Nicosia (Turkish: Lefkosa, Greek: Lefkosia) is the capital of Cyprus. Nicosia is the center of administrative district, and currently the only divided capital in the world, with the northern Turkish and southern Greek portions divided by a “Green line”; a demilitarized zone maintained by the United Nations.
The name of the city dates back to approximately 2,250 years when it was known as Ledra or Ledrae. This name was changed soon to Lefkotheon but was also the name changed referred to as Ledron. Once again in the Byzantine era to Lefkon which means “popular grove”. The city served as a seat of the kings of Cyprus from 1192, it remained the capital of Cyprus since the 17th century, except for a brief period starting from 1489 when it was taken over by Venetians. Cyprus was taken over by Turks in 1571 and Nicosia became Capital again. The city went through major development during the Venetian’s rule as they built huge, thick ramparts around the city. Nicosia (Lefkosia) was fortified with imposing stone walls and massive gates. North the walls are three and half miles long and have eleven towers and three gates.
The famous Famagusta Gate still stands today, proudly protecting the still-ancient town within from the modern city outside. During the Ottoman era the city saw prosperity which is still visible by Gothic architecture of Selimiye Mosque, the Bedestan, the Arab Ahmat Mosque, and the Great Han Inn to name a few.
The modern divided capital is the result of the war in 1974, which resulted because of rebellion against the government of Cyprus. The present day capital of the island has a population of around 150,000 and it is divided into Turkish and Greek sectors by a boundary known as the `green line’ which runs in an east-west direction. The central Eleftheria Square links old Nicosia with the elegant modern city that has grown up outside the walls, where hotels, offices restaurants and gardens blend happily with the fine old houses and colonial buildings of this cosmopolitan city. There are many things to do in Nicosia The Cyprus museum is very popular with visitors. There is a priceless and fascinating collection of Cypriot antiquities and art treasures from the Neolithic Age to the early Byzantine Period. Come down and visit the Cyprus Handicraft Center workshops, where traditional arts are practiced today much the same way they were in ages past. Relax and enjoy a superb Cypriot meal, accented by one of the island’s famous wines. Later, the night life beckons near Famagusta Gate, giving face to the Cypriots’ legendary spirit of celebration.
Greek Kirínia, Turkish Girne city, is situated along the northern coast of Turkish Cyprus. It is a busy little town with a harbour appreciated for its natural beauty. Founded by the Achaeans, ancient Greek colonists, and fortified by the Byzantines, Franks, and Venetians, the city was the administrative headquarters of the Kyrenia district of the Republic of Cyprus until the war in 1974. In its heyday it was lined with warehouses, stored with fruits of the countryside whilst they awaited export. The buildings are now mostly all restaurants, all of which have tables and chairs lining the water. The castle at the east end of the harbour is a very spectacular site and within its walls, there is a 12 century chapel showing reused late Roman capitals.Just 10 minutes above Kyrenia is Bellapais Abbey. Set in this fabulous location, a visit to this 14th century Lusignan abbey is a must.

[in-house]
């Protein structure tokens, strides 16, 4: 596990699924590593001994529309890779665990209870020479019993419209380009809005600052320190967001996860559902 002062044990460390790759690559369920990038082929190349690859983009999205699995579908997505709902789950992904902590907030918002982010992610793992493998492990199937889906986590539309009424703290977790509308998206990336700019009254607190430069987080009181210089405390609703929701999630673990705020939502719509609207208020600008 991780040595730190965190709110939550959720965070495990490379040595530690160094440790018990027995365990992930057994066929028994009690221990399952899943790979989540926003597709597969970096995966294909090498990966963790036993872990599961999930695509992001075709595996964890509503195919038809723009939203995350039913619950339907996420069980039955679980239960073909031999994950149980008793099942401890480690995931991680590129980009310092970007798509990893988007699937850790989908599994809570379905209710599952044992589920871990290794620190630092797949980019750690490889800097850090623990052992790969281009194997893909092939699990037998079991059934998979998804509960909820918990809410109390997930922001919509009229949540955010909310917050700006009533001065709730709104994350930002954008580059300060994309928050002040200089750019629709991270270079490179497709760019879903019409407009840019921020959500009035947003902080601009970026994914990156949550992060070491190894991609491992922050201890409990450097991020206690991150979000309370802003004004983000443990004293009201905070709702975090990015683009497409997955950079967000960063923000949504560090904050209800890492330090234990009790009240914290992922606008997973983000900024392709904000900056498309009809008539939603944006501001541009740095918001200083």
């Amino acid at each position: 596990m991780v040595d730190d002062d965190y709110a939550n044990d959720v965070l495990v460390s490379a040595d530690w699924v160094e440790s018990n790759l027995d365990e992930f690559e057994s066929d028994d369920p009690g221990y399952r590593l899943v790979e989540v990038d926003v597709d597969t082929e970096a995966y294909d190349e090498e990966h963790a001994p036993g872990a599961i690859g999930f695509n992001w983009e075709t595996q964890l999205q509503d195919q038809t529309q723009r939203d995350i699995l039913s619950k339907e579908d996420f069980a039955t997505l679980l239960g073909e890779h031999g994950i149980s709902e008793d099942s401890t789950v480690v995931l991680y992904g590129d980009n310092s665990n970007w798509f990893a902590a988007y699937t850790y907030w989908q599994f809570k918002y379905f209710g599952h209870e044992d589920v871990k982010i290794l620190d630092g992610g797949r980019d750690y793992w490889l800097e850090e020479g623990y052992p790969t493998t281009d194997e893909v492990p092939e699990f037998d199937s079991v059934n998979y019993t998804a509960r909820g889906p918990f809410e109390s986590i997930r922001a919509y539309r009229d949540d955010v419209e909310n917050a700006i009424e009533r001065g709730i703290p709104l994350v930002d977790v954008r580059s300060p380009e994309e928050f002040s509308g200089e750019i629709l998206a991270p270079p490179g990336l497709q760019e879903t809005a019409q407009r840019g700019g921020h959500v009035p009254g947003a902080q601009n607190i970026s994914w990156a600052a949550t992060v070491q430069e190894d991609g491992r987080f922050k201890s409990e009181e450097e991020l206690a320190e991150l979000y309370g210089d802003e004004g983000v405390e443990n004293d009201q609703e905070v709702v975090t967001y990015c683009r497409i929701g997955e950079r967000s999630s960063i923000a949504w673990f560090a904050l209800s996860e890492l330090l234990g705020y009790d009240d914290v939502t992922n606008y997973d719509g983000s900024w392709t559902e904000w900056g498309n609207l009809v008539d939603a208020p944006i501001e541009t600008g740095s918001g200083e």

Turtle beach is situated on the new coast road East of Kyrenia driving towards Esentepe. The beach is protected during the summer months between the hours of 9pm and 5am. This is because rare Turtles come to lay their eggs on the beach area under the watchful eye of conservationists. The beach by day is excellent and used a lot by the locals. At this location is a small building called the ‘Turtle Project.” You can go there to learn about Turtles, see videos and book in to sleep on the beach at night and watch the Turtles coming to shore to lay their eggs. They lay their eggs around June and August is the hatching time.
You have an excellent opportunity to find pleasant places for walking in Northern Cyprus. The Besparmak Mountains are ideal walking areas. You can go to St. Hilarion Castle and park your car there. Head west to take in the amazing views of Kyrenia.
Enclosed to the north by the sea and to the south by the greenery of the Besparmak (Five finger) Mountain range, it offers the most magnificent scenery on the island. It’s charming and tiny harbour, full of yachts and fishing boats, is framed by the colossal hulk of its Crusader castle. With the backdrop of the jagged mountains behind and the calm sparkling sea in front, the harbour has an intoxicatingly serene atmosphere.
Greek Ammochostos, Turkish Gazi Magusa is a major port in the Turkish Republic of Northern Cyprus. It lies on the island’s east coast in a bay between Capes Greco and Eloea and is about 55 km east of Nicosia. The port possesses the deepest harbour in Cyprus.
Famagusta is a Frankish corruption of its Greek name, which means «buried in the sand», descriptive of the silted mouth of the Pedieos.
Famagusta city lies south of the ancient city of Salamis (now Salamis ruins) and just north of the ancient ghost town of Varosha (Maras). Today Varosha is no more than an empty ghost town. It lies in a UN zone between the Republic of Cyprus and the Turkish Republic of Northern Cyprus.
Famagusta is one of the finest examples of mediaeval architecture in the eastern Mediterranean. The oldest traces of settlements lie in an area near the modern town of Famagusta, then named “Enkomi”, going back to 13th Century B.C., the Bronze Age. At the start of the Iron Age the town was built near the sea and was known by the name “Salamis”. The name “Ammochostos” is first recorded during the Byzantine period. In 1571 Famagusta was conquered by the Ottoman’s.